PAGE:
The National Education Association exposed the horrific record of Betsy De Vos at the Department of Education, where promoting education privatization is a top priority while serving special needs and trans children is being rolled back. DeVos also wants to repeal federal protections that hold predatory for-profit colleges accountable, to rescind sexual assault guidelines, and to put guns in schools.

 

National Geographic posted “15 Ways the Trump Administration has changed environmental policies,” while The Guardian wrote about the “nosedive” the FDA is taking in warning people about food and drug regulations not being enforced, and Politico revealed how the Trump administration is rolling back health care protections for LGBTQ patients.

 

The more I learned, the more I realized how much is happening “under the radar” – an expression that sounded familiar. Looking back on my commentary topics over the last 18 months, I realized that I had twice written pieces with that phrase in the title. That made me question not what was happening, but why it was happening.

 

Here are a few possibilities. One is that many in the Fourth Estate are largely failing to demand and drive accountability. Given that the courts, federal and Supreme, are being stacked against democracy and sound Constitutional interpretation, it is urgent that media editors and producers “call a thing [like racism] a thing.” That means not normalizing a dangerously delusional president or treating him like an ordinary candidate in next year’s election.  It means asking tough questions and demanding answers. It means putting priority issues over advertisers.

 

Further, the Democratic Party must realize this is no time to pussyfoot. Its strong suite is plurality which must not become its pitfall.  Democrats need to unify, fight, respect boundaries, message wisely, and start saving America. Equally, entities and individuals inside and out of government must vociferously say “No!” when Trump breaks rules, bullies, and acts crazy.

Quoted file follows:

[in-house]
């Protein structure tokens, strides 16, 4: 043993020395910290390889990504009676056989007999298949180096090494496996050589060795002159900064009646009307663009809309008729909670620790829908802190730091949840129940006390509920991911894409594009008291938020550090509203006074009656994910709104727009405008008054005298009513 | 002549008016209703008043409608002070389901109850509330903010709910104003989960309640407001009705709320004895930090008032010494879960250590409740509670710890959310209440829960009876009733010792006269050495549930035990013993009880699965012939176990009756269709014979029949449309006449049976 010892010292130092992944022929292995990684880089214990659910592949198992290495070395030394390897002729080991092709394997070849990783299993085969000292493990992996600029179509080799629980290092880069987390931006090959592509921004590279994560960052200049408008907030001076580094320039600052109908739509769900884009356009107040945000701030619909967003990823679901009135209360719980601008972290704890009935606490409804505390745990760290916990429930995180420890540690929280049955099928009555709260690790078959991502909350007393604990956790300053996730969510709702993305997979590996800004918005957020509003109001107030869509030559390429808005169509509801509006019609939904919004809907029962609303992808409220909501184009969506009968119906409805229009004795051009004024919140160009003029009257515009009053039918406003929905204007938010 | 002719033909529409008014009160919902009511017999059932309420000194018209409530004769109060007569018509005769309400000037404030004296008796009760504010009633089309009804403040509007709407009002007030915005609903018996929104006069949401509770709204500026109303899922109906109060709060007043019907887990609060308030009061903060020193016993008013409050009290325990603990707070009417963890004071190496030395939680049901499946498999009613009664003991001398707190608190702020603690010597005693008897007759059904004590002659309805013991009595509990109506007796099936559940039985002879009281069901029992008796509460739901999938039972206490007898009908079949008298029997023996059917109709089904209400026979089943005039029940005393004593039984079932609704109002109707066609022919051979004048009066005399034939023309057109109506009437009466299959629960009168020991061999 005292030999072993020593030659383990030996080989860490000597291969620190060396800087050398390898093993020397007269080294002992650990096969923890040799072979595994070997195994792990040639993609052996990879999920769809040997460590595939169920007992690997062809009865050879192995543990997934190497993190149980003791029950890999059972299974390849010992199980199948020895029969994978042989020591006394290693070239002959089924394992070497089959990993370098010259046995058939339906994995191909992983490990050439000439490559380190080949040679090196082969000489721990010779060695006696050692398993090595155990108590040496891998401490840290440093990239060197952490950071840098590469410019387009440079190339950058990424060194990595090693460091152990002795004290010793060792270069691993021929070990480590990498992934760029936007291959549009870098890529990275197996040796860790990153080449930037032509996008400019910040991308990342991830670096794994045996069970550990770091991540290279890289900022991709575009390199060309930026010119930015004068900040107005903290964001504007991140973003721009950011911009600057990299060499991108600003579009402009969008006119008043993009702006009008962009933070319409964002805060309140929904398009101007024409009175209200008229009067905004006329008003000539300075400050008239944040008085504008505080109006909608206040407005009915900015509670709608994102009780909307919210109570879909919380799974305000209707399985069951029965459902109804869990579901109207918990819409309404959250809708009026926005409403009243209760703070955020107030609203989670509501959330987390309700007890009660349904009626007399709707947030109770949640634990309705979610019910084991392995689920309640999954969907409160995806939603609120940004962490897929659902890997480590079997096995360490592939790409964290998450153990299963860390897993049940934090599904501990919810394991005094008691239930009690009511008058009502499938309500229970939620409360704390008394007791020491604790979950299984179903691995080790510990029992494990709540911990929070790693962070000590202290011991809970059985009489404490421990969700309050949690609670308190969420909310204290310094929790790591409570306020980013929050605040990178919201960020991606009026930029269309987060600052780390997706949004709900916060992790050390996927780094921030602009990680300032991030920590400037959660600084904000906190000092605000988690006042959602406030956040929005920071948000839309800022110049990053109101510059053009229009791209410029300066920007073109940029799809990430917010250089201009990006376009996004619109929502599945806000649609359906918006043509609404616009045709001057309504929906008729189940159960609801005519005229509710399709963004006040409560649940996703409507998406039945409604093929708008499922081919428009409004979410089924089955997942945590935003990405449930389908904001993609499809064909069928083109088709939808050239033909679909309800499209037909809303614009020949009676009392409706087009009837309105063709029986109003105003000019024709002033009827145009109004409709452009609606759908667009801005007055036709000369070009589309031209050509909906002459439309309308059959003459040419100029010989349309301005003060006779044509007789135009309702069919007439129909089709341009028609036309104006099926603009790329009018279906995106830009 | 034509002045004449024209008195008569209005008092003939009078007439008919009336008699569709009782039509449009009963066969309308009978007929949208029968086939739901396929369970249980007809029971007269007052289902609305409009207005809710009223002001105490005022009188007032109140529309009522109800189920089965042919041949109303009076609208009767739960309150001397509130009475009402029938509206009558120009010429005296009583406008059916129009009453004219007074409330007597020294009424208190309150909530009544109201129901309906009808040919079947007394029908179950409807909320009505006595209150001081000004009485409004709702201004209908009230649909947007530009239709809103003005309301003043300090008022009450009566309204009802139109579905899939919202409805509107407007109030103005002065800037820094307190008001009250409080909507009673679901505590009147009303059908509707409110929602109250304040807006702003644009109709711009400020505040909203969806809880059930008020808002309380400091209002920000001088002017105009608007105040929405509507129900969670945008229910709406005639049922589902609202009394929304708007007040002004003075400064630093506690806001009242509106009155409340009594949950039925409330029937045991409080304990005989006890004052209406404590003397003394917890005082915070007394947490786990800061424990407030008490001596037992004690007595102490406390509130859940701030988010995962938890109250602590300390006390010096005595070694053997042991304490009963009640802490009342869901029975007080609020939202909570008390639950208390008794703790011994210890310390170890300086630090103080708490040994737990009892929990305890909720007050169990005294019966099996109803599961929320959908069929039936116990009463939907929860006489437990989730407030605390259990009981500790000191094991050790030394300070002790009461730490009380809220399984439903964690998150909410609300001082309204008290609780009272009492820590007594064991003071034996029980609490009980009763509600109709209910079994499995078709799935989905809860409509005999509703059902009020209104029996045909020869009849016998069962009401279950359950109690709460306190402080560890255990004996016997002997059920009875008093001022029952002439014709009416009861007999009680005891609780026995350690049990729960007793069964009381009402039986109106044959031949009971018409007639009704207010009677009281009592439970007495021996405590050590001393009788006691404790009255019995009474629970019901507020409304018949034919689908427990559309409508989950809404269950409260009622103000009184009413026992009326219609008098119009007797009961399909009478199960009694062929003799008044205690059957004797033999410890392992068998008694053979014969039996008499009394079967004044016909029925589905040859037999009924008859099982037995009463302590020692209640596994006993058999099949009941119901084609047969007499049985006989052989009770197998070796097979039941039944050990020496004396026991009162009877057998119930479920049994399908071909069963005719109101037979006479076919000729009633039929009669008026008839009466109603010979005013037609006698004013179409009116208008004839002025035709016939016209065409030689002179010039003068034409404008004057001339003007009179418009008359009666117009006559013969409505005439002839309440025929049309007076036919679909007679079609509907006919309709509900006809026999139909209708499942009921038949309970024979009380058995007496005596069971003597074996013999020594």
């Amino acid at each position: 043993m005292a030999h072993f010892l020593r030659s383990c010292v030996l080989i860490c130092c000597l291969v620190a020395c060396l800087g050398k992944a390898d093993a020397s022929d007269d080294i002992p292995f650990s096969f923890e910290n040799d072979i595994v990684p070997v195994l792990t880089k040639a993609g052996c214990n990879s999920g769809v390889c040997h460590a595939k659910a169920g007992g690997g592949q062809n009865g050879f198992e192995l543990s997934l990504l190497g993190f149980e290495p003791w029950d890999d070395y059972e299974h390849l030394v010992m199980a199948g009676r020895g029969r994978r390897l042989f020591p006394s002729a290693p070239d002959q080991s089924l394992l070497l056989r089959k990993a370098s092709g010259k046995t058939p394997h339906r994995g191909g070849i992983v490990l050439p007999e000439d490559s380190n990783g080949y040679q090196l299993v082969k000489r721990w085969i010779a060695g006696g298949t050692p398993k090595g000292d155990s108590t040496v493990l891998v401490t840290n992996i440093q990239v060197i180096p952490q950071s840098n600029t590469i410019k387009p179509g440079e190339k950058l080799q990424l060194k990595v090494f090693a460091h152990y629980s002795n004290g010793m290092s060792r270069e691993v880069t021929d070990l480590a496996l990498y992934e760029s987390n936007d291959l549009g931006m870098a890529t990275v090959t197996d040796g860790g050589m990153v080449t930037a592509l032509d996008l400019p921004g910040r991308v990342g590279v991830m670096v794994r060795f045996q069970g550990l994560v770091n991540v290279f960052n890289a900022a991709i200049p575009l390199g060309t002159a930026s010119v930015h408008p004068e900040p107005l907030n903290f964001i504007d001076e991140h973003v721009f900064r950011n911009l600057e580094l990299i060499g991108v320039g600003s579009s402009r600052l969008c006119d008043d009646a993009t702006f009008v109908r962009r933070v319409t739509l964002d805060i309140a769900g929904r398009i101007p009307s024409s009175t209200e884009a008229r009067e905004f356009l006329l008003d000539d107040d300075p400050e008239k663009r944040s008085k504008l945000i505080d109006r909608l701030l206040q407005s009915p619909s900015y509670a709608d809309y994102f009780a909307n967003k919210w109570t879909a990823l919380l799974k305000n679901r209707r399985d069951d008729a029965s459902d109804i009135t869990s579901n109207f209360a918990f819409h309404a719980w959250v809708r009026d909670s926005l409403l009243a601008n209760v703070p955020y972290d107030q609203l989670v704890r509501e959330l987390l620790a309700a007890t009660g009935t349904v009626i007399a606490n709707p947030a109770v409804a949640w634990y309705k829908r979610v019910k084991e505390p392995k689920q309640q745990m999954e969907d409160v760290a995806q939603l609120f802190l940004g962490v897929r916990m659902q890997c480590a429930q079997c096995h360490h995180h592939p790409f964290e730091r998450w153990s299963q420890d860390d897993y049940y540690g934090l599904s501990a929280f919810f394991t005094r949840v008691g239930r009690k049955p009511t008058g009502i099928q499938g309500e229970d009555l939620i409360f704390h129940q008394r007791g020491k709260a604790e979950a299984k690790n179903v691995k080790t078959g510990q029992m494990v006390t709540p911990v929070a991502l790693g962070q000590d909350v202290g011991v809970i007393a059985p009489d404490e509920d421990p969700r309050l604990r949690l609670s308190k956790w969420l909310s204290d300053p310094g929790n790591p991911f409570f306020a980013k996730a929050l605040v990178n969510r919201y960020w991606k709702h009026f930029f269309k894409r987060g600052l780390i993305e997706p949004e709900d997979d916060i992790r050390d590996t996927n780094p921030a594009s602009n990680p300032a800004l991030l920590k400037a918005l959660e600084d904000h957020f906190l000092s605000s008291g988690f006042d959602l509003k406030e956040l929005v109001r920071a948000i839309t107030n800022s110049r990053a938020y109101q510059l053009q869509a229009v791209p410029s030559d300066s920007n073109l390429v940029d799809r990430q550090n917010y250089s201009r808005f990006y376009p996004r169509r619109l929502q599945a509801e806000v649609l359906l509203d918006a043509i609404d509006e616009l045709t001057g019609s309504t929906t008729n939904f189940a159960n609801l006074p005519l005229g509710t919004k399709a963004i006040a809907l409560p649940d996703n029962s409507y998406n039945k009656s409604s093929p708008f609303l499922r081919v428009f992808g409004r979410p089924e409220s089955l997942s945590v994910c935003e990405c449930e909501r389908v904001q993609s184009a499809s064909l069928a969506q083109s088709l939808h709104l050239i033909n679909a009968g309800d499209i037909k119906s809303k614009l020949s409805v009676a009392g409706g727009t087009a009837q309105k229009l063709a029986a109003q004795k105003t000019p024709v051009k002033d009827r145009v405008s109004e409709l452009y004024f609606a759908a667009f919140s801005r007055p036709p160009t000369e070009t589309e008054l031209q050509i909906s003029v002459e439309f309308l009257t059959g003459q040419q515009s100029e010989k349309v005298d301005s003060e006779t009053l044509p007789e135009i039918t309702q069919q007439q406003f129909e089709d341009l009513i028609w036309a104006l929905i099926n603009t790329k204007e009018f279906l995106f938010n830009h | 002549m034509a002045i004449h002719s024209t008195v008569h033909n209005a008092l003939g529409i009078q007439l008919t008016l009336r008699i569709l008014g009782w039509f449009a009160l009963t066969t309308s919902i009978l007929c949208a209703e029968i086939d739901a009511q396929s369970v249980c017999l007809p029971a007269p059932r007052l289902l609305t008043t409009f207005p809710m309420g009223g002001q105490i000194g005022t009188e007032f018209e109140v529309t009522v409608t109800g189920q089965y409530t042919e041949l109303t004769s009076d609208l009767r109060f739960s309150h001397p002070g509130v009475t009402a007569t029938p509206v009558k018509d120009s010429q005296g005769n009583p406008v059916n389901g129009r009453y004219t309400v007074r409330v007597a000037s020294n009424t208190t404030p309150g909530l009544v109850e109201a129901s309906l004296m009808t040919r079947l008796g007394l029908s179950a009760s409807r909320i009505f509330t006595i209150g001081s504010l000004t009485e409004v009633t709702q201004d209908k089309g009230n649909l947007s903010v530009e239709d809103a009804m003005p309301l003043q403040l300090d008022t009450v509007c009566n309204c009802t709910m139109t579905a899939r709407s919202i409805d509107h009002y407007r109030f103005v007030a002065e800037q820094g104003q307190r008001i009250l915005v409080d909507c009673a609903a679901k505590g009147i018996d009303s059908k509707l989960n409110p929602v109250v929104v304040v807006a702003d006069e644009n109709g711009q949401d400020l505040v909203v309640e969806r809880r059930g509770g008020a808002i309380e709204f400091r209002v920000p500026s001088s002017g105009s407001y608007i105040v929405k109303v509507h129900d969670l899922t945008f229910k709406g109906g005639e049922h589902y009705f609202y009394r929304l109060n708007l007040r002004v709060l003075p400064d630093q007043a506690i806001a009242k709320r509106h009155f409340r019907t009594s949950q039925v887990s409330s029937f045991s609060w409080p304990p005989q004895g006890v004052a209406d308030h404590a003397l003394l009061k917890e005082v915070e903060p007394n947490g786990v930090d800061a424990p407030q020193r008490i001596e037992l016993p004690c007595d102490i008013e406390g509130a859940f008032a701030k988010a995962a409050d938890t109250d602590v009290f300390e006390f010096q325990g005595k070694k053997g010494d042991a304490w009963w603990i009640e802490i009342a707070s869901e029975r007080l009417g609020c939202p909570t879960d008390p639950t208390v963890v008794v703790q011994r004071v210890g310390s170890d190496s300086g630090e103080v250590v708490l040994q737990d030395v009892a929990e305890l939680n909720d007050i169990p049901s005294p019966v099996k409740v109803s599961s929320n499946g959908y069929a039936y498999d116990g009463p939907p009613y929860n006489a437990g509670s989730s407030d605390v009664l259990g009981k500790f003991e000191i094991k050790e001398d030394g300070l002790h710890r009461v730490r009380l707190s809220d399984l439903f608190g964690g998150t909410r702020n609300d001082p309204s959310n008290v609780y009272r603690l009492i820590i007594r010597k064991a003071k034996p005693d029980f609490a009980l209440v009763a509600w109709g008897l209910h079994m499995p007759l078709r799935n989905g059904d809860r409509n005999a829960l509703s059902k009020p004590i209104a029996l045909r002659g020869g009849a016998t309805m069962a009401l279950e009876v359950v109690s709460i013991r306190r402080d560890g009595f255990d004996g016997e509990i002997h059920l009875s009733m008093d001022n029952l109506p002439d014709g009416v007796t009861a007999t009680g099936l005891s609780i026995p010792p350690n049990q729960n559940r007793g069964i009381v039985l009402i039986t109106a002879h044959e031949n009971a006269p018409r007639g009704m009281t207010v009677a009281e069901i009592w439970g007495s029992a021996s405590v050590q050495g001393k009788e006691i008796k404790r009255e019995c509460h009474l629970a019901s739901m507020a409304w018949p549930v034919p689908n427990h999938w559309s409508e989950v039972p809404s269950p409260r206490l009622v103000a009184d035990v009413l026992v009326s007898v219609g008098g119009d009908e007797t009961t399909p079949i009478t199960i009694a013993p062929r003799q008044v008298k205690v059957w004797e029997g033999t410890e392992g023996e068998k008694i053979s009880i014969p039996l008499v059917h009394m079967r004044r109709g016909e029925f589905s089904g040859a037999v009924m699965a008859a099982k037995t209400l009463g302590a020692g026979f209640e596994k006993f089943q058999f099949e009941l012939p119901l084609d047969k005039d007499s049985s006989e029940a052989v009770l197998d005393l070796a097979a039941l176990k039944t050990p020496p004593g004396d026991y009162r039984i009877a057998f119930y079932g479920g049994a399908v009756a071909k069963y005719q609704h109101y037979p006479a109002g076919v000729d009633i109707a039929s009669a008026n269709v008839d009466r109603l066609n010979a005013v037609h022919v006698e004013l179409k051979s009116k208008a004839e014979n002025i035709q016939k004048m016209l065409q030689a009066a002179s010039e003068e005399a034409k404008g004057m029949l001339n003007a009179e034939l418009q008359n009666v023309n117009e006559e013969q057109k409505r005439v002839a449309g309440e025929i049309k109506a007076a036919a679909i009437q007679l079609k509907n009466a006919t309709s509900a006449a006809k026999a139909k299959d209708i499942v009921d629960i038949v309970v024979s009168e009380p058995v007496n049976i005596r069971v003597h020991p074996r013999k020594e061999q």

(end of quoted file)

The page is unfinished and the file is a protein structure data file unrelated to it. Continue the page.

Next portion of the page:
Americans, no matter how tired or disillusioned, must demand leadership that recognizes the slippery slope of looming dark days -- because it’s not only about the economy, jobs and healthcare. It’s about our future and our survival as a democratic beacon to the world.

 

Perhaps yesterday may have been too early to act, but surely tomorrow will be too late.

 

                                                # # #

 

 

Beginning the New Year, Eyes Wide Open

“People are slow to recognize events taking place around them. They have other priorities, events happen invisibly, changes are incremental, people keep recalibrating.”

That quote, from an article in the November issue of Smithsonian Magazine, appears in the introduction to a story of a young Jewish girl’s diary written during WWII and only recently discovered.  Her name was Renia Spiegel and she was murdered by Nazis when she was 18.

The quote jumped out at me because as 2018 was coming to a close I found myself increasingly concerned about the precipice we seem to be facing as American democracy steals ever closer to dangerous and perhaps irrevocable decline. The rapidity with which we are descending into unprecedented political depravity was alarming in itself, but so too was the fact that so many people didn’t appear to understand what was happening, or didn’t seem to care.